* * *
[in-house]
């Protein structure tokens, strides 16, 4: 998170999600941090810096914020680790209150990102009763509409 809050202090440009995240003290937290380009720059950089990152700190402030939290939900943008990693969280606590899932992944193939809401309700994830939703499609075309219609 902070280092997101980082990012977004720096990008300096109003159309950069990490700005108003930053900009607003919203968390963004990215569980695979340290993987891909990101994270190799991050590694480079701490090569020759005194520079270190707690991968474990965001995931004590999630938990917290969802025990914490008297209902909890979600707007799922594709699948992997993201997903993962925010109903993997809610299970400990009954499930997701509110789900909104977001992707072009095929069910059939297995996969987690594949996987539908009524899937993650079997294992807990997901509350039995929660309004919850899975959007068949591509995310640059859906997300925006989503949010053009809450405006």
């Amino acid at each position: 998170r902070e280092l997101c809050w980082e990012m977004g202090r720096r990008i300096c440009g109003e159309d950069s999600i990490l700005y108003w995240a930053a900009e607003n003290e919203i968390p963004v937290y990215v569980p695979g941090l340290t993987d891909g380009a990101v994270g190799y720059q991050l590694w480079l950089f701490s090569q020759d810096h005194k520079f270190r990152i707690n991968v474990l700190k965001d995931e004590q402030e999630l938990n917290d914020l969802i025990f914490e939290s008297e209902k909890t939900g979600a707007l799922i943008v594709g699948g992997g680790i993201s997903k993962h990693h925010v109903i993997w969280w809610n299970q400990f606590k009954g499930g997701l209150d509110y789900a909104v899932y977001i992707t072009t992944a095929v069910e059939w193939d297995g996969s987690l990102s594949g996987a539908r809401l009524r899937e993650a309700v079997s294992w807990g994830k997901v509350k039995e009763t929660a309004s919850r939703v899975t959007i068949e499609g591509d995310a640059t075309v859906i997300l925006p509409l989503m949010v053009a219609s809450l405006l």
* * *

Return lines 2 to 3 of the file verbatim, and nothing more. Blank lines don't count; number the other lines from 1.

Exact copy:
């Protein structure tokens, strides 16, 4: 998170999600941090810096914020680790209150990102009763509409 809050202090440009995240003290937290380009720059950089990152700190402030939290939900943008990693969280606590899932992944193939809401309700994830939703499609075309219609 902070280092997101980082990012977004720096990008300096109003159309950069990490700005108003930053900009607003919203968390963004990215569980695979340290993987891909990101994270190799991050590694480079701490090569020759005194520079270190707690991968474990965001995931004590999630938990917290969802025990914490008297209902909890979600707007799922594709699948992997993201997903993962925010109903993997809610299970400990009954499930997701509110789900909104977001992707072009095929069910059939297995996969987690594949996987539908009524899937993650079997294992807990997901509350039995929660309004919850899975959007068949591509995310640059859906997300925006989503949010053009809450405006």
């Amino acid at each position: 998170r902070e280092l997101c809050w980082e990012m977004g202090r720096r990008i300096c440009g109003e159309d950069s999600i990490l700005y108003w995240a930053a900009e607003n003290e919203i968390p963004v937290y990215v569980p695979g941090l340290t993987d891909g380009a990101v994270g190799y720059q991050l590694w480079l950089f701490s090569q020759d810096h005194k520079f270190r990152i707690n991968v474990l700190k965001d995931e004590q402030e999630l938990n917290d914020l969802i025990f914490e939290s008297e209902k909890t939900g979600a707007l799922i943008v594709g699948g992997g680790i993201s997903k993962h990693h925010v109903i993997w969280w809610n299970q400990f606590k009954g499930g997701l209150d509110y789900a909104v899932y977001i992707t072009t992944a095929v069910e059939w193939d297995g996969s987690l990102s594949g996987a539908r809401l009524r899937e993650a309700v079997s294992w807990g994830k997901v509350k039995e009763t929660a309004s919850r939703v899975t959007i068949e499609g591509d995310a640059t075309v859906i997300l925006p509409l989503m949010v053009a219609s809450l405006l």